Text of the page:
4. Does that mean you’re going to be able to help me with the Anterior Duck passages from The Princess Hoppy? ‘Cause I really need help with the Anterior Duck passages from the Princess Hoppy.

  5. I’m sure this is how most people will get to Verona in the future. Your son will be well-prepared for teleporting trucks like nobody’s business, AND Verona will actually look nicer in real life.

  6. I bet London looks better in ETS. And I bet it smells better, and is quieter. And smaller. Why isn’t the Eurogamer Expo at the Euro Truck Simulator London instead?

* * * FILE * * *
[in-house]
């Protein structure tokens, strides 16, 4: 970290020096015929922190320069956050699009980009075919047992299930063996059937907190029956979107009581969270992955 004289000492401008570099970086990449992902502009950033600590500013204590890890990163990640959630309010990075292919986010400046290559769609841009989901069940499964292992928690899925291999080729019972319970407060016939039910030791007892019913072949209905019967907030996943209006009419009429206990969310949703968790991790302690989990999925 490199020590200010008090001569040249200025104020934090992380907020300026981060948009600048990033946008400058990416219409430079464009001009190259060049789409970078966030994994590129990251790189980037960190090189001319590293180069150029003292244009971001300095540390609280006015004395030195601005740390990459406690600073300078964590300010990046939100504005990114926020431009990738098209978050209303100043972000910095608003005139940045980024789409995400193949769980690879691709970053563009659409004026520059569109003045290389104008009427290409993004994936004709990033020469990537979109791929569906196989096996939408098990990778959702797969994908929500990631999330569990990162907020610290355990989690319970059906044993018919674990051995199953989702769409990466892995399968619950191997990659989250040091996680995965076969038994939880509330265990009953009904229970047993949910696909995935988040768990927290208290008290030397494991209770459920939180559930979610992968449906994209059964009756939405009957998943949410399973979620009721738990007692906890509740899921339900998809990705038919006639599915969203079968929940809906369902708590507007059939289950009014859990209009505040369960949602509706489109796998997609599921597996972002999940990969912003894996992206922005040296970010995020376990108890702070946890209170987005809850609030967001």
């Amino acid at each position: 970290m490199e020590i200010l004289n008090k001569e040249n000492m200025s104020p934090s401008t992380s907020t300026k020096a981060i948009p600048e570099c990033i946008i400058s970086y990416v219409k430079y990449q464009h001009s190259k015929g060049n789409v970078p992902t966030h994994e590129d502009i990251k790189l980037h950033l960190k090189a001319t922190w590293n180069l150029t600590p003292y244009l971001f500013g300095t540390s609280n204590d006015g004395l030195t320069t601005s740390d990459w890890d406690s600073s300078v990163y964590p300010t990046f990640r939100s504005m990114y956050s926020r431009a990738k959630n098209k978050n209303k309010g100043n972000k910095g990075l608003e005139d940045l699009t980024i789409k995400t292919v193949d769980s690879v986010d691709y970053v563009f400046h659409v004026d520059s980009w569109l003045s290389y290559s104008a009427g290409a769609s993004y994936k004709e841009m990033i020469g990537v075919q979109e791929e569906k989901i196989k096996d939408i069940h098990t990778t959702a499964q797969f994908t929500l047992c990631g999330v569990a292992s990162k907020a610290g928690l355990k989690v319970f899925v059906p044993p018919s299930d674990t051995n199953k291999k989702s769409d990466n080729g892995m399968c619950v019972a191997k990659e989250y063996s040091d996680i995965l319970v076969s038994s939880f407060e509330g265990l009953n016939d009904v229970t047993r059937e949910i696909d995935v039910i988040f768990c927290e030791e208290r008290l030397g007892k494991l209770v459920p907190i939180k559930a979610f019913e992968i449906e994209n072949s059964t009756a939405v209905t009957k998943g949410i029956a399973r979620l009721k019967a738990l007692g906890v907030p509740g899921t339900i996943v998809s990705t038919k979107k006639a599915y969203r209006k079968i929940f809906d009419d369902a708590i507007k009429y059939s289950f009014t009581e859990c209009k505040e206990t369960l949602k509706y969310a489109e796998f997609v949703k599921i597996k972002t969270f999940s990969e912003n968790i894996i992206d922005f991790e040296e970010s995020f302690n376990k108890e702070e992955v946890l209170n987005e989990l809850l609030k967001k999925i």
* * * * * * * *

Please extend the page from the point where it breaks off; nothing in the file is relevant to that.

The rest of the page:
7. To be honest, London looked a little dull in ETS. But perhaps I should build a cardboard mockup of a truck cab and walk around the Expo wearing it, to make me feel like I was in the ETS version of the expo.


  8. One day soon, my son is going to ask why

    Danger of children right there. That and they one day might speak Japanese at you.

    Still, I second Gregg: awwwww.

    Father & Son Trucking, tooling around Europe (except Malta), delivering coal, baby food, shoes, lumber, and other fine objects to distant lands. Though if you’re juggling Euro Truck Simulator 2 and Miasmata, that has got to lead to some very odd and disturbing nightmares.